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Dep't of Children and Families, Division of Youth and Family Services v. T.M.

October 16, 2009

DEPARTMENT OF CHILDREN AND FAMILIES, DIVISION OF YOUTH AND FAMILY SERVICES, PETITIONER-RESPONDENT,
v.
T.M., RESPONDENT-APPELLANT.



On appeal from the Department of Children and Families, Division of Youth and Family Services, Docket No. AHU #06-275.

Per curiam.

RECORD IMPOUNDED

NOT FOR PUBLICATION WITHOUT THE APPROVAL OF THE APPELLATE DIVISION

Submitted September 29, 2009

Before Judges Lisa and Baxter.

T.M. appeals from the September 29, 2008 final decision of the Director of the Department of Children and Families, Division of Youth and Family Services (Division) affirming the Division's finding of substantiated child neglect by T.M. A native of Israel, T.M. argues that her background and relevant cultural differences should have been taken into account in evaluating whether her actions constituted neglect. She further argues that, even by American standards, her actions did not rise to the level of gross or wanton negligence necessary for a finding of neglect. Because the underlying incident occurred in New York and the authorities in that state did not substantiate neglect, T.M. also argues that the Director erred in failing to give proper consideration and weight to the determinations made by the New York authorities. Finally, she argues that her inclusion in the Division's Central Registry for perpetrators of child abuse or neglect is unwarranted and will have a disproportionate adverse impact on her. We reject these arguments and affirm.

On February 13, 2005, T.M. traveled to Nyack, New York with her two-and-one-half-year old daughter, A.M. They were enroute to a birthday party, and T.M. decided to stop at a shopping mall to purchase a present for the occasion. A.M. was in her child seat in the rear seat of the car. Shortly before arriving at the mall, A.M. fell asleep. T.M. determined that it would be preferable to allow her daughter to have her nap, which usually lasted about one hour, rather than waking her and taking her into the mall.

T.M. had never previously been to this mall. She turned off the engine of her car, locked the doors and left the windows completely closed. A.M. was capable of speech and could walk. T.M. believes she may have unbuckled the child seat upon leaving the car to provide greater comfort for A.M.

The parking lot was busy. The temperature was about forty degrees. T.M. intended shop in the Target store in the mall. She parked the car about ten spaces from the Target entrance, which was about 200 yards away, and entered that store directly. There are no windows on that side of the store, and, upon entering the store, T.M.'s car was completely out of her view.

T.M. hurried in her shopping activities because she wanted to return as quickly as possible to her car and unattended child. A passerby observed A.M. alone in the locked car and reported it to Target security personnel. A Target security person went into the parking lot and, coordinating with mall security personnel, located T.M.'s car. According to the mall security patrol's report, the call time was 1:33 p.m. The local police were called at 1:39 p.m. and arrived at 1:43 p.m. A store cash register receipt revealed that T.M. completed her purchase at 1:51 p.m. Therefore, A.M. was left unattended for at least twenty minutes, which T.M. later acknowledged.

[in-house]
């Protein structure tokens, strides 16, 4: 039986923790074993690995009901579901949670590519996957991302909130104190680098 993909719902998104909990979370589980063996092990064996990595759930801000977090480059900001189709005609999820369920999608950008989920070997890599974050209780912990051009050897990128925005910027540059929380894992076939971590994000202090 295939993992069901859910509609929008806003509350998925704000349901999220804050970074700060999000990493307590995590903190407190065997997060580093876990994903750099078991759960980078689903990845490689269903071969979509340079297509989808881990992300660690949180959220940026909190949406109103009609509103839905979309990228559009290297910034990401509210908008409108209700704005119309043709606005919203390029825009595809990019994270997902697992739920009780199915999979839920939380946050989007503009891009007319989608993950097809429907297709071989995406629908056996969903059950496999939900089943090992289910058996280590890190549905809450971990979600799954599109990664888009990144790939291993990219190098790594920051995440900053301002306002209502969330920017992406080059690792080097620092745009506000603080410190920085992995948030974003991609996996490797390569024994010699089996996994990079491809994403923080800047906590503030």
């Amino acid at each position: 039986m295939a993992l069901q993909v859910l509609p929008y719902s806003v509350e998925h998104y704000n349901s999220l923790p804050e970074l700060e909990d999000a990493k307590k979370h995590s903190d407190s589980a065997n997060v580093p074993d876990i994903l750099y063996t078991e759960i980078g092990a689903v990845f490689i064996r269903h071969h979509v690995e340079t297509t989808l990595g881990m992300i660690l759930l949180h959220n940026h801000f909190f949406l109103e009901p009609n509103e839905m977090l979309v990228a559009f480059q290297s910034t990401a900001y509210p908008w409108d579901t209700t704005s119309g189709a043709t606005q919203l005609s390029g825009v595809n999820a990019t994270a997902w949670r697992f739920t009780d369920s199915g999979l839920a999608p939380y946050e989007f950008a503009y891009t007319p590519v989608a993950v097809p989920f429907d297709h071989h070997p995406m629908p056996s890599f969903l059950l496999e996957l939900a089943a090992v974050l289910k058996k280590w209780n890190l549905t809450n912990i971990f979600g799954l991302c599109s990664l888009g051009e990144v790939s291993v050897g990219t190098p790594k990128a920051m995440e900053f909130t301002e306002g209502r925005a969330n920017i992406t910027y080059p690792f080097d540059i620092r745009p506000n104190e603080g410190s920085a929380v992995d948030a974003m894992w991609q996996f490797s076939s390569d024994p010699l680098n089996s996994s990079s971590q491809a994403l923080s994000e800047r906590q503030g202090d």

T.M. gave several explanations for her conduct. As previously stated, she believed it would be preferable to allow her daughter to have her nap. She thought her shopping activity would take only five or ten minutes, and she was hurrying. Because of the short time she expected to be away, she did not believe there would be any issue of suffocation in a completely closed car. The outside temperature was not extremely cold, and she left a blanket on A.M. Most significantly, T.M. explained that in the small town in which she grew up in Israel, there was little or no concern for child abduction or similar child safety issues, that people often left their doors unlocked, and it was not uncommon to leave children unattended. This background gave her a different sense of danger than would be appropriate in the United States.

When T.M. returned to her car, she was arrested for endangering the welfare of a child, and the New York Office of Children and Family Services was notified. The criminal charges were subsequently dismissed and the New York Office of Children and Family Services, after conducting an administrative review, determined that the allegations regarding T.M. were unfounded. Nevertheless, that agency referred the matter to the Division for its consideration in light of the fact that T.M. and A.M. live in New Jersey.

The Division commenced its investigation on February 15, 2005. On May 22, 2005, the Division made a determination substantiating neglect based on inadequate supervision. The case worker determined that A.M. was left unattended for at least twenty minutes, and more likely for about forty minutes. Even giving T.M. the benefit of the doubt, and assuming the twenty minute duration, neglect was substantiated.

T.M. requested a Regional Dispositional Review. That review was conducted and, on October 2, 2006, the Division affirmed the finding of substantiated neglect. T.M. sought further administrative review and requested a hearing before the Office of Administrative Law (OAL). The hearing was delayed for a significant time for reasons not relevant here, and was finally conducted on May 6, 2008. On July 7, 2008, the Administrative Law Judge (ALJ) issued an initial decision ...


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